has a 67% claims ratio. And while people under 30 were buying 37% of all policies sold, they were making just one tenth of the claims.
Car yard life insurance is a small but worrying example of how junk insurance products are proliferating. An expensive policy sold to people who don't
fully understand the details and who will probably never claim? What could go wrong?
Right of refusal
Despite increasing community understanding of mental health conditions, the insurance industry is well behind. A 2011 survey by Beyondblue and the Mental
Health Council of Australia revealed a pattern of rejection by life insurers of customers with mental health histories; those accepted were likely to have
been given cover that came with exclusions or higher premiums, or both.
The life insurance sector – encompassing life, total and permanent disability, and income protection cover – was the most notorious offender when it came
to dealing with applications from customers with a history of mental health issues. Of those surveyed, 22% said they had been refused any insurance after declaring their mental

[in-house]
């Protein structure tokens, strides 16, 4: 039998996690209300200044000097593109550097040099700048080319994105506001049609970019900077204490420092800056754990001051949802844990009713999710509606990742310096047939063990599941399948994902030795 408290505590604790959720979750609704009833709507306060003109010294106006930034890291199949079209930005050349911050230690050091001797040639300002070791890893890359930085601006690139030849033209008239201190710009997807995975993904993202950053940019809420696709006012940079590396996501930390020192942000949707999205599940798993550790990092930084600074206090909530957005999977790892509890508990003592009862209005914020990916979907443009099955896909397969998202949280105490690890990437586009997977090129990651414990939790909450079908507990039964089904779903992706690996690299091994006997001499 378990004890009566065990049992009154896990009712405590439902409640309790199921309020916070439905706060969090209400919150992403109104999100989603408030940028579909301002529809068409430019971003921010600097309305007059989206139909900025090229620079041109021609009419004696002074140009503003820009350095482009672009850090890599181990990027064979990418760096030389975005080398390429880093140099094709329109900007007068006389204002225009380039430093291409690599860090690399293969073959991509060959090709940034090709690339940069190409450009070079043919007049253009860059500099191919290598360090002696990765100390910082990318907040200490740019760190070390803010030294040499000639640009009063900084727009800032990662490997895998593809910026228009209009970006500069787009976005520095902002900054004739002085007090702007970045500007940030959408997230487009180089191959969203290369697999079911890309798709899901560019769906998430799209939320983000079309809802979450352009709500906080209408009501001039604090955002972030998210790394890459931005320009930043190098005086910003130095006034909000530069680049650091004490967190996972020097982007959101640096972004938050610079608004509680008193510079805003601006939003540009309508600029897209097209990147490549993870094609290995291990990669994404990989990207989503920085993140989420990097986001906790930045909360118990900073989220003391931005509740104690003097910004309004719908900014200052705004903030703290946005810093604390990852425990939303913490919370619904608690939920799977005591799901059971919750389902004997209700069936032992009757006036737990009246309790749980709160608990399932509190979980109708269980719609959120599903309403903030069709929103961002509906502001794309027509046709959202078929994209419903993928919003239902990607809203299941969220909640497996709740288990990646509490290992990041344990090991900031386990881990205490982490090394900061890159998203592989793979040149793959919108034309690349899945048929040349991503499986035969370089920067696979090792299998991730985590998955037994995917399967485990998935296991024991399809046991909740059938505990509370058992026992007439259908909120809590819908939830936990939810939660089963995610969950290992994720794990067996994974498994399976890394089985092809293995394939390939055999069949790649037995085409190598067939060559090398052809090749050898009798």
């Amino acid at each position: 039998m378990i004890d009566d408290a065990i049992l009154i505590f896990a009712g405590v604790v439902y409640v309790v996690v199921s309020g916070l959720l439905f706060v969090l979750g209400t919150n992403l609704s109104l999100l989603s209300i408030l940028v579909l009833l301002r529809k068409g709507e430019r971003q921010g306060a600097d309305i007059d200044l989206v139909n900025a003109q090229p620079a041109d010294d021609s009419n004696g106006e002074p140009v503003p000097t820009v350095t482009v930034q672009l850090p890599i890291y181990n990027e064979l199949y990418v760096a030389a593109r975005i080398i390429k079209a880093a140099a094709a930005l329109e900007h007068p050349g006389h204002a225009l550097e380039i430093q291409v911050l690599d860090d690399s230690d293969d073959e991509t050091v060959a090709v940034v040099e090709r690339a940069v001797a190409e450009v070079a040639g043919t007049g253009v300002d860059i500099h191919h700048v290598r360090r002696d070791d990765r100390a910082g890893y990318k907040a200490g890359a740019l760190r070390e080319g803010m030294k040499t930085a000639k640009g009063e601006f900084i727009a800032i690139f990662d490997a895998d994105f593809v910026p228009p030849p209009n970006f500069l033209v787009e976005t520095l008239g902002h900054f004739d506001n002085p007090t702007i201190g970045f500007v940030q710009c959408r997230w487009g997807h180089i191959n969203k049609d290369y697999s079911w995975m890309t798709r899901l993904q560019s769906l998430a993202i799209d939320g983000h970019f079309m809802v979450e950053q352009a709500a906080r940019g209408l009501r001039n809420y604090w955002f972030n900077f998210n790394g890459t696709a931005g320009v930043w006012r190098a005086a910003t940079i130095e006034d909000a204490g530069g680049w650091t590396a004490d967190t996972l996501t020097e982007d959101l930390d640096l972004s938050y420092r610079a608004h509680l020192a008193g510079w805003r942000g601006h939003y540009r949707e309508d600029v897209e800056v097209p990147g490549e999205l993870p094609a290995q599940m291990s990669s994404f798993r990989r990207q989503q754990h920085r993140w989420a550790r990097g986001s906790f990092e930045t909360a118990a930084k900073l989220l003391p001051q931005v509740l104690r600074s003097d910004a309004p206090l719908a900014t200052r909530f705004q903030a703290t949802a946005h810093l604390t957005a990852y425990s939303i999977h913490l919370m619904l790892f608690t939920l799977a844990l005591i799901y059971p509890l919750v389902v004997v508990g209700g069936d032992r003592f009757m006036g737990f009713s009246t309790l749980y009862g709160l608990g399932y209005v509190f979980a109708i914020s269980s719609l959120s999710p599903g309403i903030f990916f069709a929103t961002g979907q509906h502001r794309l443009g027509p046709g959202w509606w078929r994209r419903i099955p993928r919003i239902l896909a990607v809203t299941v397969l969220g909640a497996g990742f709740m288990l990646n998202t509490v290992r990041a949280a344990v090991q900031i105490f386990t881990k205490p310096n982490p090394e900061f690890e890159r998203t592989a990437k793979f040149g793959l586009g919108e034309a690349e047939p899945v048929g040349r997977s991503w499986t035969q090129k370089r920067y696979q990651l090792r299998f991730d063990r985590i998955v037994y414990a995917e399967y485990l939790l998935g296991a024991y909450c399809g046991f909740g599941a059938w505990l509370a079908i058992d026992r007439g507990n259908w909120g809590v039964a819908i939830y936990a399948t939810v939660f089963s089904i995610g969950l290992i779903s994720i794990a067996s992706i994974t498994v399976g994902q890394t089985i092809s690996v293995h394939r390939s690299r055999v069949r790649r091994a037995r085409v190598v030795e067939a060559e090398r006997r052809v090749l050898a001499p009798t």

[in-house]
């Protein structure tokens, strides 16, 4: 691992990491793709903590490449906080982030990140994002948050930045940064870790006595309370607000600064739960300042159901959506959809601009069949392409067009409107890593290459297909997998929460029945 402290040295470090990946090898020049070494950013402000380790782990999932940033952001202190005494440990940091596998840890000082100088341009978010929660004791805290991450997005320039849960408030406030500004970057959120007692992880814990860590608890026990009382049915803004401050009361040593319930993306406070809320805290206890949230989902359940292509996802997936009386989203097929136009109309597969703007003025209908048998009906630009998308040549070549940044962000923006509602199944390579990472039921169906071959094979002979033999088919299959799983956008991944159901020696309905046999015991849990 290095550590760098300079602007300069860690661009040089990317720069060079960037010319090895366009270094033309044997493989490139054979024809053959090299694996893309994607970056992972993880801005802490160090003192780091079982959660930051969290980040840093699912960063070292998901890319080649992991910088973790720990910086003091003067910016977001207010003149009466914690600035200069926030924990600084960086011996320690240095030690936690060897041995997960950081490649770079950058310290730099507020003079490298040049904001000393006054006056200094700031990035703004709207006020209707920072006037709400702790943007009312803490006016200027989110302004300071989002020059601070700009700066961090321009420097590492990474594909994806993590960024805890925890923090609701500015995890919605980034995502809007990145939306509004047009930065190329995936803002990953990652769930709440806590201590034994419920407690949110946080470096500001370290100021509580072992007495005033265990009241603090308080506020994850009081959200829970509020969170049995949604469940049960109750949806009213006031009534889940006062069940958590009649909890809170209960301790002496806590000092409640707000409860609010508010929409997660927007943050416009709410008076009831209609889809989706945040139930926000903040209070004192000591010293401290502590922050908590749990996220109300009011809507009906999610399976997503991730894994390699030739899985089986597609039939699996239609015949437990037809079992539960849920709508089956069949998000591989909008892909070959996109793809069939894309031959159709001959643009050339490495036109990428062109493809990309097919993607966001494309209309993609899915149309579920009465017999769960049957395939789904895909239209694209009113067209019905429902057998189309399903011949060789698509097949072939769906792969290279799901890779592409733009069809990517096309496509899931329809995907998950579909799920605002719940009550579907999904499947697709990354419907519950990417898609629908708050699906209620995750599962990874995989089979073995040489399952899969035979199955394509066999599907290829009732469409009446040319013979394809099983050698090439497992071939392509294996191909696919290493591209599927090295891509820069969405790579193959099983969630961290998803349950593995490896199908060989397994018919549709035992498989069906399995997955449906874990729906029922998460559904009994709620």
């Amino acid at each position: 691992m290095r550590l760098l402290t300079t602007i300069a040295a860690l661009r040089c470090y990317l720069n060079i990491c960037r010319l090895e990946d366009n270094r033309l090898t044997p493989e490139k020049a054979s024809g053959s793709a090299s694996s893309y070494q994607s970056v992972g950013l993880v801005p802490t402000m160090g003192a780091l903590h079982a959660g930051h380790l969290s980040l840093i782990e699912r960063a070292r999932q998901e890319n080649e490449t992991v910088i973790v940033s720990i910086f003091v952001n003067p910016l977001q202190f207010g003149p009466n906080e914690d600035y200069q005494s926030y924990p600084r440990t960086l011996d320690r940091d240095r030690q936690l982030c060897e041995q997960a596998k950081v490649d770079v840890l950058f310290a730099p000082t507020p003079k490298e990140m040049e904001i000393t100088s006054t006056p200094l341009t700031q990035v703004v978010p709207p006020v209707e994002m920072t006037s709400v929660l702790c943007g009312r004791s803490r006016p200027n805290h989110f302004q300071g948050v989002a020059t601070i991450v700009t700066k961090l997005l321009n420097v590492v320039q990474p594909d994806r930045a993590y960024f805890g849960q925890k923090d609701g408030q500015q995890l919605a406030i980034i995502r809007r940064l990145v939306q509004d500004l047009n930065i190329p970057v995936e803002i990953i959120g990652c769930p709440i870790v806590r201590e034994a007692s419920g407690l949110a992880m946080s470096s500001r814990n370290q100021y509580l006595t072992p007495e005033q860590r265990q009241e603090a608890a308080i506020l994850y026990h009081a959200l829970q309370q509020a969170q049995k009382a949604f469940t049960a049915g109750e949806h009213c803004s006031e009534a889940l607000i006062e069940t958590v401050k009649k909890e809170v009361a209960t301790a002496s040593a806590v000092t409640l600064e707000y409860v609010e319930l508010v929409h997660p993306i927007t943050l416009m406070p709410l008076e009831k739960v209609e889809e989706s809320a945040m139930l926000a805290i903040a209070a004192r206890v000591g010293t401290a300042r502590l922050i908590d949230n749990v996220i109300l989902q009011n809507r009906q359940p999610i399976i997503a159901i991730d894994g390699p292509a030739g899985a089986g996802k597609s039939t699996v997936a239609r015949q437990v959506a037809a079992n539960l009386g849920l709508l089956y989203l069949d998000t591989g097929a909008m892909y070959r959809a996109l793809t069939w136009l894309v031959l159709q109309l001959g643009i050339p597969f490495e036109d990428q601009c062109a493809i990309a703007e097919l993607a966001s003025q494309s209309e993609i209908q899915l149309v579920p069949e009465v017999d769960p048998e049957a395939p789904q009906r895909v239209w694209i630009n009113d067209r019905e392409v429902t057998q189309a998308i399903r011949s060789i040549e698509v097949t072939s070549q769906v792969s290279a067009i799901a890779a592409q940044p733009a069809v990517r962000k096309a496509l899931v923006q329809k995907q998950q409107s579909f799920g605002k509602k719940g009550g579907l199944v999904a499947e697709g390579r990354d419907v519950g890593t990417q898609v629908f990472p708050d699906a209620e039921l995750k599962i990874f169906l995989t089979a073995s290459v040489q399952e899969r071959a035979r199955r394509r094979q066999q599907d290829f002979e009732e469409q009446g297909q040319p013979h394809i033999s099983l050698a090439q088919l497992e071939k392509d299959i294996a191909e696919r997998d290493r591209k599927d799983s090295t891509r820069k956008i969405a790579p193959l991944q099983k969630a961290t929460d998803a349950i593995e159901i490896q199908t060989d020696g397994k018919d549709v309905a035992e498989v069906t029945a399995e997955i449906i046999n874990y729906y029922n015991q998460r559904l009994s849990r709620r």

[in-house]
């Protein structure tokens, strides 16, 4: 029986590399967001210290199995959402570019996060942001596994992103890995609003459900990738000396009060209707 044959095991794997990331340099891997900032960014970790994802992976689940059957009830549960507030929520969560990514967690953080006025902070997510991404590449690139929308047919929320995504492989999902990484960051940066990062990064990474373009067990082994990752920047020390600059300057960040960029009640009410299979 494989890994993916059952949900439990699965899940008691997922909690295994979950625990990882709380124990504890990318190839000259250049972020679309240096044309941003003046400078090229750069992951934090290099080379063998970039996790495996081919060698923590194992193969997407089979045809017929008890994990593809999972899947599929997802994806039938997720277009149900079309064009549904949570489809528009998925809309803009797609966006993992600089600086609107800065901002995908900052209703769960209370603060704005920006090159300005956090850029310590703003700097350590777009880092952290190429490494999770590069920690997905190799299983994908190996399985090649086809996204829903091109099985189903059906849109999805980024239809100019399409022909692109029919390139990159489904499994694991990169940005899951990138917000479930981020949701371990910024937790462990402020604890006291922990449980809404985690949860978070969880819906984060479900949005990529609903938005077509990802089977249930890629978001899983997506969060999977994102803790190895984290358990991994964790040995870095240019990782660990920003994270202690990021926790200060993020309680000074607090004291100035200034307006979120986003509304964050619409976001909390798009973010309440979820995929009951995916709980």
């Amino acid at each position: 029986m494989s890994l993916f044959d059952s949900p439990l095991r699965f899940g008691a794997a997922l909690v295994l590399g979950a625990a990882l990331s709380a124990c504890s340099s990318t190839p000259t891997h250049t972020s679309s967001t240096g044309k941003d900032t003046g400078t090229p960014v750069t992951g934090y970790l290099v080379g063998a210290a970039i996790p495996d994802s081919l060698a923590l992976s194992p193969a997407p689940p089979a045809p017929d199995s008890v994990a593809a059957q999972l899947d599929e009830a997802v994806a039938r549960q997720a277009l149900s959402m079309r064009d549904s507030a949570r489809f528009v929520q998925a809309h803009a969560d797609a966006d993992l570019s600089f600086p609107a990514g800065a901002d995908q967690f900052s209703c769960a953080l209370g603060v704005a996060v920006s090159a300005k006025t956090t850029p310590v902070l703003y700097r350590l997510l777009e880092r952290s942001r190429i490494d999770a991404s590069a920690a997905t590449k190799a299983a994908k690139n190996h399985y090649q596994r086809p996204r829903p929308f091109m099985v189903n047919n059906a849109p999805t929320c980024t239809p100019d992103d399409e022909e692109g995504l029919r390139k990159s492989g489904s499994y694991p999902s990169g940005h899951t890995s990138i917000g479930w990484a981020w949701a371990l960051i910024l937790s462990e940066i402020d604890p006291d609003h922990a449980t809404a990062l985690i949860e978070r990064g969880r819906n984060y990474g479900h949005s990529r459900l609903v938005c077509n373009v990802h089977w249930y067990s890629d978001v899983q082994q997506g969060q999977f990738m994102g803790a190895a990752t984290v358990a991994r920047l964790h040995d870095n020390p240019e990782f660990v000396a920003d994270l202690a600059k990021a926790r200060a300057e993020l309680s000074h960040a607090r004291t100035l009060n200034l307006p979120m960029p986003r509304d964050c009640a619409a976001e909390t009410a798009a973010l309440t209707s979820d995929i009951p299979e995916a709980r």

health history. For life insurance policies that number was 36%, and for income protection it was a staggering 45%.
Some insurers deny applications by default. One applicant who had recovered from a childhood mental health condition before she applied for insurance was
given a refusal by the online system after she disclosed her history. When she queried the refusal, she was told that the system was set up to give
automatic refusals to disclosures like hers.
Others have been told that even seeing a counsellor or psychologist about an issue unrelated to a mental health condition (such as career advice) made them
a risk, as did simply reporting common mental health symptoms like insomnia or stress.
In a blistering submission to the Senate inquiry into the scrutiny of financial advice earlier this year, Beyondblue claimed that "potentially unethical